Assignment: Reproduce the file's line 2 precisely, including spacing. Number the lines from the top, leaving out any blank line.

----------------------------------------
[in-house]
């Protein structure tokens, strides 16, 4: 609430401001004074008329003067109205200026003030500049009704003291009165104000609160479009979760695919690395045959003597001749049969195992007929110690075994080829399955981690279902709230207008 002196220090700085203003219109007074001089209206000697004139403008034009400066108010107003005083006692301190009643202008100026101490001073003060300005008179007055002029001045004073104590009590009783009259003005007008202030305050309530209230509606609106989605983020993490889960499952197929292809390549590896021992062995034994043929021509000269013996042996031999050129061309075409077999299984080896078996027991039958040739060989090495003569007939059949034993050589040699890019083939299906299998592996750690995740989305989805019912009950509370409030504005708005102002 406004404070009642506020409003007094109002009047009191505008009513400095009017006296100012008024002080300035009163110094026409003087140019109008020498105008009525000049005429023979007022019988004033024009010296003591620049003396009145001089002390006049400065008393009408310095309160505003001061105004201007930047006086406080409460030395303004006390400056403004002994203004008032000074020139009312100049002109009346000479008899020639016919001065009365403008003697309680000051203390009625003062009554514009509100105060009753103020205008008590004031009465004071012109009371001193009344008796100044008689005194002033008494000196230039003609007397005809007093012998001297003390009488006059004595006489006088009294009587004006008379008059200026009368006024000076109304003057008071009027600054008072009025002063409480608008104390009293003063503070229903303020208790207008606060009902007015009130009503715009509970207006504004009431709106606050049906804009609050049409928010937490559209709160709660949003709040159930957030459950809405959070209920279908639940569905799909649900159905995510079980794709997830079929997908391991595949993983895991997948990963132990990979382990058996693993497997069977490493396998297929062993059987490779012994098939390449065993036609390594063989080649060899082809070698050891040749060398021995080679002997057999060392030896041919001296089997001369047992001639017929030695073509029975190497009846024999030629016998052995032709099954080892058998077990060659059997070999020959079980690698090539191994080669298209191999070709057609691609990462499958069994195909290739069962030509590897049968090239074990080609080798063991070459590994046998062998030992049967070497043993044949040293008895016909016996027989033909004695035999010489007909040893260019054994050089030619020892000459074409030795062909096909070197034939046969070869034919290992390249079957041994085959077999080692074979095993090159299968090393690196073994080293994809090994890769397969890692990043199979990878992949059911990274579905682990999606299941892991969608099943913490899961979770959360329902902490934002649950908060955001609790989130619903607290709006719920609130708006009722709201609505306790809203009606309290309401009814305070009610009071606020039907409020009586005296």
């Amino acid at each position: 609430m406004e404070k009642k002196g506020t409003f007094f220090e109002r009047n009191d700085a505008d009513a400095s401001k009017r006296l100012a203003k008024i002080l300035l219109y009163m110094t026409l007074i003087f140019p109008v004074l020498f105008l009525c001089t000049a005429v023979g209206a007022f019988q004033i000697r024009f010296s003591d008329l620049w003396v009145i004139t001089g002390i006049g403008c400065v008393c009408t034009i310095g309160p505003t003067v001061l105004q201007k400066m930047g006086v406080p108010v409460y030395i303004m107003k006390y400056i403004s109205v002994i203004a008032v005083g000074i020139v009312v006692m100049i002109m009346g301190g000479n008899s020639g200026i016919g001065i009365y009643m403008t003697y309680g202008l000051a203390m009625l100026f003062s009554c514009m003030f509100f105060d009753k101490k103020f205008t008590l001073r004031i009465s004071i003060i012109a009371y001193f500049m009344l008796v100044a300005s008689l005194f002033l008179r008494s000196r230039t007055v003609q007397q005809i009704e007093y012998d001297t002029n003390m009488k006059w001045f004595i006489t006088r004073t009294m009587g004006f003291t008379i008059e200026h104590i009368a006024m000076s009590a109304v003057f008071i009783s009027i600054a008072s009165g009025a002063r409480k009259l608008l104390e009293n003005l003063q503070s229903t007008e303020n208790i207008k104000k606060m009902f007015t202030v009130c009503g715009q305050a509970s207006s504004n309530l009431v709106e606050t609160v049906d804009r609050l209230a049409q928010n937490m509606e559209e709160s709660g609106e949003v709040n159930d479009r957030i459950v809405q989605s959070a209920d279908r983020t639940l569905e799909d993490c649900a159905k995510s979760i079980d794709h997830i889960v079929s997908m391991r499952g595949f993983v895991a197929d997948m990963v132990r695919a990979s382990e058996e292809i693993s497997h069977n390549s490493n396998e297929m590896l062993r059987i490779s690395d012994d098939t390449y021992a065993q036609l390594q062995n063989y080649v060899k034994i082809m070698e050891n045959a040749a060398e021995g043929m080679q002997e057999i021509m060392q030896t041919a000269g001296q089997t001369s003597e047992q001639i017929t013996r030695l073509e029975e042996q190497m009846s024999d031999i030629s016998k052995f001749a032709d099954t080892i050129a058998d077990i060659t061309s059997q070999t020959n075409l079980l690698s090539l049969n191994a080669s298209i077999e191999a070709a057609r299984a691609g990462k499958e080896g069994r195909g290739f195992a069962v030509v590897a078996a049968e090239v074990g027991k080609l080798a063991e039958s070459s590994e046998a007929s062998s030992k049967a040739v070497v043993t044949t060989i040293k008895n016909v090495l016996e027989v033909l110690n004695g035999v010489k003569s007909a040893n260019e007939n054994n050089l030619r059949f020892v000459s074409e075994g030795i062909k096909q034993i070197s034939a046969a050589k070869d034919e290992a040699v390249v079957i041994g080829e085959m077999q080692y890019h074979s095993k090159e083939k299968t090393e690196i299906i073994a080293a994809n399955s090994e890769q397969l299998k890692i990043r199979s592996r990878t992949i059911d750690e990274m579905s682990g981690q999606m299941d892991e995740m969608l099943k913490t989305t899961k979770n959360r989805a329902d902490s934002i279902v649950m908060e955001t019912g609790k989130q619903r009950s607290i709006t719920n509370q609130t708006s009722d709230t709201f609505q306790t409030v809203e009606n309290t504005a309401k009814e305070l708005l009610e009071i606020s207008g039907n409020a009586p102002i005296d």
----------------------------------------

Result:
């Protein structure tokens, strides 16, 4: 609430401001004074008329003067109205200026003030500049009704003291009165104000609160479009979760695919690395045959003597001749049969195992007929110690075994080829399955981690279902709230207008 002196220090700085203003219109007074001089209206000697004139403008034009400066108010107003005083006692301190009643202008100026101490001073003060300005008179007055002029001045004073104590009590009783009259003005007008202030305050309530209230509606609106989605983020993490889960499952197929292809390549590896021992062995034994043929021509000269013996042996031999050129061309075409077999299984080896078996027991039958040739060989090495003569007939059949034993050589040699890019083939299906299998592996750690995740989305989805019912009950509370409030504005708005102002 406004404070009642506020409003007094109002009047009191505008009513400095009017006296100012008024002080300035009163110094026409003087140019109008020498105008009525000049005429023979007022019988004033024009010296003591620049003396009145001089002390006049400065008393009408310095309160505003001061105004201007930047006086406080409460030395303004006390400056403004002994203004008032000074020139009312100049002109009346000479008899020639016919001065009365403008003697309680000051203390009625003062009554514009509100105060009753103020205008008590004031009465004071012109009371001193009344008796100044008689005194002033008494000196230039003609007397005809007093012998001297003390009488006059004595006489006088009294009587004006008379008059200026009368006024000076109304003057008071009027600054008072009025002063409480608008104390009293003063503070229903303020208790207008606060009902007015009130009503715009509970207006504004009431709106606050049906804009609050049409928010937490559209709160709660949003709040159930957030459950809405959070209920279908639940569905799909649900159905995510079980794709997830079929997908391991595949993983895991997948990963132990990979382990058996693993497997069977490493396998297929062993059987490779012994098939390449065993036609390594063989080649060899082809070698050891040749060398021995080679002997057999060392030896041919001296089997001369047992001639017929030695073509029975190497009846024999030629016998052995032709099954080892058998077990060659059997070999020959079980690698090539191994080669298209191999070709057609691609990462499958069994195909290739069962030509590897049968090239074990080609080798063991070459590994046998062998030992049967070497043993044949040293008895016909016996027989033909004695035999010489007909040893260019054994050089030619020892000459074409030795062909096909070197034939046969070869034919290992390249079957041994085959077999080692074979095993090159299968090393690196073994080293994809090994890769397969890692990043199979990878992949059911990274579905682990999606299941892991969608099943913490899961979770959360329902902490934002649950908060955001609790989130619903607290709006719920609130708006009722709201609505306790809203009606309290309401009814305070009610009071606020039907409020009586005296």